As more and more children abandon reading for electronics, neuroimaging research shows that excessive screen time damages the developing brain by creating structural and functional changes in the regions that control emotional processing and cognitive control.

Of particular concern are findings that show damage to areas of the brain that equate physical attributes, such as facial expressions and body language, with emotion. This kind of damage, combined with the rapidly growing trend to spend more time socializing online than face to face, are a cocktail that severely impacts healthy social emotional development.

Conversely, reading develops brain connectivity, particularly in the left temporal cortex, the area of the brain associated with language and in the the sensorimotor region, the region of the brain responsible for something called embodied cognition, the ability to empathize.

Studies show that daily reading also increases connections between the brain’s hemispheres.  These neural pathways aide in the growth of a multitude of complex cognitive functions.

Undoubtedly, reading makes you smart. But does it also make you wise?

When we read to our children we encourage them to be still in body and mind, to listen attentively, and to focus intently. We offer a refuge from the jangle of the modern world and give them our full attention in a joyful and quiet way.

Reading develops Theory of Mind (ToM), the ability to understand that others have needs, desires, thoughts, and feelings that may be different than one’s own. These early stirrings of compassion are the foundation on which tolerance is built.
Reading, by its very nature, takes us outside ourselves. We become emotionally and intellectually sympathetic to characters who often are quite unlike us. This creates, in the child, an attitude of acceptance in which he or she is not threatened by foreign ideas…the seeds of a peaceful world.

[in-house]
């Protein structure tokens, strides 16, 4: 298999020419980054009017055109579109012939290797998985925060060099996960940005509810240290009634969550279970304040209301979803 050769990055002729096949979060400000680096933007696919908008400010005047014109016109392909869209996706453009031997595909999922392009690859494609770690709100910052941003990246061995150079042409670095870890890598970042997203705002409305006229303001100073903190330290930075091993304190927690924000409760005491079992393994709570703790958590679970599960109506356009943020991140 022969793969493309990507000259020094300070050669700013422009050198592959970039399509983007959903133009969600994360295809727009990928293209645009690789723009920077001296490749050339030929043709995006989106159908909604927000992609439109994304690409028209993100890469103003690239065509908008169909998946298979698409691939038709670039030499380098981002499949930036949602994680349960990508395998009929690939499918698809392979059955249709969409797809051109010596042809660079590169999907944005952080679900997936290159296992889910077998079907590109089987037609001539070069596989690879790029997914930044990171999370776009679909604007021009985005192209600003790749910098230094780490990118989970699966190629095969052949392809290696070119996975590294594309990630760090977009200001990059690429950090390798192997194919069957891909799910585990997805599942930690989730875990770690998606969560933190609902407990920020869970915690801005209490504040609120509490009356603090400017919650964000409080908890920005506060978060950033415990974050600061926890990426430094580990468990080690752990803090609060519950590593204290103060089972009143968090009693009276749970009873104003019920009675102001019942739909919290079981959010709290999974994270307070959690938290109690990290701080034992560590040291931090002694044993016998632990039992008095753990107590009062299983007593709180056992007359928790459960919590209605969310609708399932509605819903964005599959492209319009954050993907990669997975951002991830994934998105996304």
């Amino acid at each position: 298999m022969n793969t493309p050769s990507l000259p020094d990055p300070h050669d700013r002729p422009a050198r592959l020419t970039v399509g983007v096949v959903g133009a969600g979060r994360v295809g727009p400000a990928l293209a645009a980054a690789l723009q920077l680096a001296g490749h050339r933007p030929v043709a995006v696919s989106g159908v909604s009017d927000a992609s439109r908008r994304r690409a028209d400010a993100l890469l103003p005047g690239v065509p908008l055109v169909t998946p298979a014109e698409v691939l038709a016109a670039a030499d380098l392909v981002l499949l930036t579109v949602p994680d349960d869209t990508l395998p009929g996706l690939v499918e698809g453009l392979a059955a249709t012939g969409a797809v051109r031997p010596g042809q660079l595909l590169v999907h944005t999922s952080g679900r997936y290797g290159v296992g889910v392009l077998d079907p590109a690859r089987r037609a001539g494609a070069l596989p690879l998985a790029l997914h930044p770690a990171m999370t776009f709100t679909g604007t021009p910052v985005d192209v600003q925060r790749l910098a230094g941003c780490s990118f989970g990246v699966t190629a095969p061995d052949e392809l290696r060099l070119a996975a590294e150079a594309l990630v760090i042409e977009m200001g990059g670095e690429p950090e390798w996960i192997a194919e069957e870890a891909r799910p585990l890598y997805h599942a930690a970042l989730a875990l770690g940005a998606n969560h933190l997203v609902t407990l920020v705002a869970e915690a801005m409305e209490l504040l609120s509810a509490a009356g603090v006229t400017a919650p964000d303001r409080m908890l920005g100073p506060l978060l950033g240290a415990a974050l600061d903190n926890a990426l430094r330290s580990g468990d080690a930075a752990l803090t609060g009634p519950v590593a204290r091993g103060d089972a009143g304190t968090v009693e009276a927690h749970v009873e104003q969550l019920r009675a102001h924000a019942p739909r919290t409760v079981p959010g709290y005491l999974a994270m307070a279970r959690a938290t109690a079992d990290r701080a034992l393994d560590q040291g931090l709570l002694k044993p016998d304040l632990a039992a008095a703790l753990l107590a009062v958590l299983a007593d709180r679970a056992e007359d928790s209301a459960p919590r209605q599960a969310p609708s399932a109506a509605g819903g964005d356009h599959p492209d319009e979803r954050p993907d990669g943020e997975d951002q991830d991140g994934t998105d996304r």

Like a spiritual practice, reading offers a time to reflect, to ask questions and to examine one’s own life. It helps to foster what Albert Einstein called “holy curiosity.”
It makes us receptive, open to new concepts that inspire wonder, creativity and clarity…Deep reading allows us a singular meditation even in the midst of chaos and confusion.

In an often dark world, books illuminate.
Statistics show that, after their schooling is completed, almost half of the population of the United States never reads a book again.

So, if you ever find your children reading under the covers with a flashlight, quietly close the door and let them stay up late, their growing minds and hearts filled with vivid imagery and emotion as they follow their own singular bumpy twisty  roads to enlightenment.

 

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https://twitter.com/@stoneinthepond

 

The Last Photograph

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©donnaesgro

…thinking of my father on Father’s Day -see my post “Consider the Source” for more on who he was

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The Last Photograph

He lies in the fading sun

in his beloved backyard

my father lies dying

In a tarnished frame

on the mantle

my father lies

in a frozen November

perennially dying

How hard the shadows fall

in my father’s garden

Where once I played

under blooming bushes

petals wet with dew

and bright as blood

How still he lies

his silvery hair tousled

his keen eyes closed

against the last glare

So distant, so cold

behind the glass

beyond complaint

in his little corner of borrowed light

 

donna burke esgro

6/18/17